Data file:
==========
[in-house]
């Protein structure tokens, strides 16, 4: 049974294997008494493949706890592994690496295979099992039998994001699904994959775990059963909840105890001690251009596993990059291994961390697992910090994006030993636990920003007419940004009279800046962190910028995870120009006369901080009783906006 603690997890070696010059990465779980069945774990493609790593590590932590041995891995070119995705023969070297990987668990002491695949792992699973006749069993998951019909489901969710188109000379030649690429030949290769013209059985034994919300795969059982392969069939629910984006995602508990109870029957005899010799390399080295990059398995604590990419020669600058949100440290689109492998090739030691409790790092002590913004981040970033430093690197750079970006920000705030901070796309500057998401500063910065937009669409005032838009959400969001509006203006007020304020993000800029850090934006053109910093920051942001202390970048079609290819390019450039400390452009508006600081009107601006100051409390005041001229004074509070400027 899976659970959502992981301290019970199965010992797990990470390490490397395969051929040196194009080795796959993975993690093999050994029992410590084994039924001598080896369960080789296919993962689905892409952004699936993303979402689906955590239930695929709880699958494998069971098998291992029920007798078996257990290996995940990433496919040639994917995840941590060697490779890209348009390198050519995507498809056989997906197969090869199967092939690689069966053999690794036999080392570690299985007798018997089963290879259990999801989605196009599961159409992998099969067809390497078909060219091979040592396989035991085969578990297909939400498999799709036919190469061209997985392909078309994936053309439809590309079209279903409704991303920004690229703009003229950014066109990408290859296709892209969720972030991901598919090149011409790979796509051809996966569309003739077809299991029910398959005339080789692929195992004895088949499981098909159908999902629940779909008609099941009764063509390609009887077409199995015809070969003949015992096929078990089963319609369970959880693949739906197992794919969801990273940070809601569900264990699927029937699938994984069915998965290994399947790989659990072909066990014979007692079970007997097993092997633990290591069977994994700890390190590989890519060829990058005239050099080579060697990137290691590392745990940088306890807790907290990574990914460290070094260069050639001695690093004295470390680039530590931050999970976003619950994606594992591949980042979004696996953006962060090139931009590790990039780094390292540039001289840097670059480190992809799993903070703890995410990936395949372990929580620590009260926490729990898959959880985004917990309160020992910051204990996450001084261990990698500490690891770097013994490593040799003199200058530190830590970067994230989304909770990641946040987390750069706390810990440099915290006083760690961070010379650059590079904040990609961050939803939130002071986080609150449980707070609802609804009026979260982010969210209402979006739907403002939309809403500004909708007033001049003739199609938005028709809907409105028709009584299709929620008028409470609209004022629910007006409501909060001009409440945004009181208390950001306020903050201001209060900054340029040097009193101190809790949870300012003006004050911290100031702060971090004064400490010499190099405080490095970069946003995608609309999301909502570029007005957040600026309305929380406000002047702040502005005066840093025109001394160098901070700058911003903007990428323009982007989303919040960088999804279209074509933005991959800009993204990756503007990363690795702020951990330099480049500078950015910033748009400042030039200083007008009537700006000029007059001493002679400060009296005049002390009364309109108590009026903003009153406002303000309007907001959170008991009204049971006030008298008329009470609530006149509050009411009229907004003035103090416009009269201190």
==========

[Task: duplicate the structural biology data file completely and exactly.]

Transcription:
[in-house]
């Protein structure tokens, strides 16, 4: 049974294997008494493949706890592994690496295979099992039998994001699904994959775990059963909840105890001690251009596993990059291994961390697992910090994006030993636990920003007419940004009279800046962190910028995870120009006369901080009783906006 603690997890070696010059990465779980069945774990493609790593590590932590041995891995070119995705023969070297990987668990002491695949792992699973006749069993998951019909489901969710188109000379030649690429030949290769013209059985034994919300795969059982392969069939629910984006995602508990109870029957005899010799390399080295990059398995604590990419020669600058949100440290689109492998090739030691409790790092002590913004981040970033430093690197750079970006920000705030901070796309500057998401500063910065937009669409005032838009959400969001509006203006007020304020993000800029850090934006053109910093920051942001202390970048079609290819390019450039400390452009508006600081009107601006100051409390005041001229004074509070400027 899976659970959502992981301290019970199965010992797990990470390490490397395969051929040196194009080795796959993975993690093999050994029992410590084994039924001598080896369960080789296919993962689905892409952004699936993303979402689906955590239930695929709880699958494998069971098998291992029920007798078996257990290996995940990433496919040639994917995840941590060697490779890209348009390198050519995507498809056989997906197969090869199967092939690689069966053999690794036999080392570690299985007798018997089963290879259990999801989605196009599961159409992998099969067809390497078909060219091979040592396989035991085969578990297909939400498999799709036919190469061209997985392909078309994936053309439809590309079209279903409704991303920004690229703009003229950014066109990408290859296709892209969720972030991901598919090149011409790979796509051809996966569309003739077809299991029910398959005339080789692929195992004895088949499981098909159908999902629940779909008609099941009764063509390609009887077409199995015809070969003949015992096929078990089963319609369970959880693949739906197992794919969801990273940070809601569900264990699927029937699938994984069915998965290994399947790989659990072909066990014979007692079970007997097993092997633990290591069977994994700890390190590989890519060829990058005239050099080579060697990137290691590392745990940088306890807790907290990574990914460290070094260069050639001695690093004295470390680039530590931050999970976003619950994606594992591949980042979004696996953006962060090139931009590790990039780094390292540039001289840097670059480190992809799993903070703890995410990936395949372990929580620590009260926490729990898959959880985004917990309160020992910051204990996450001084261990990698500490690891770097013994490593040799003199200058530190830590970067994230989304909770990641946040987390750069706390810990440099915290006083760690961070010379650059590079904040990609961050939803939130002071986080609150449980707070609802609804009026979260982010969210209402979006739907403002939309809403500004909708007033001049003739199609938005028709809907409105028709009584299709929620008028409470609209004022629910007006409501909060001009409440945004009181208390950001306020903050201001209060900054340029040097009193101190809790949870300012003006004050911290100031702060971090004064400490010499190099405080490095970069946003995608609309999301909502570029007005957040600026309305929380406000002047702040502005005066840093025109001394160098901070700058911003903007990428323009982007989303919040960088999804279209074509933005991959800009993204990756503007990363690795702020951990330099480049500078950015910033748009400042030039200083007008009537700006000029007059001493002679400060009296005049002390009364309109108590009026903003009153406002303000309007907001959170008991009204049971006030008298008329009470609530006149509050009411009229907004003035103090416009009269201190």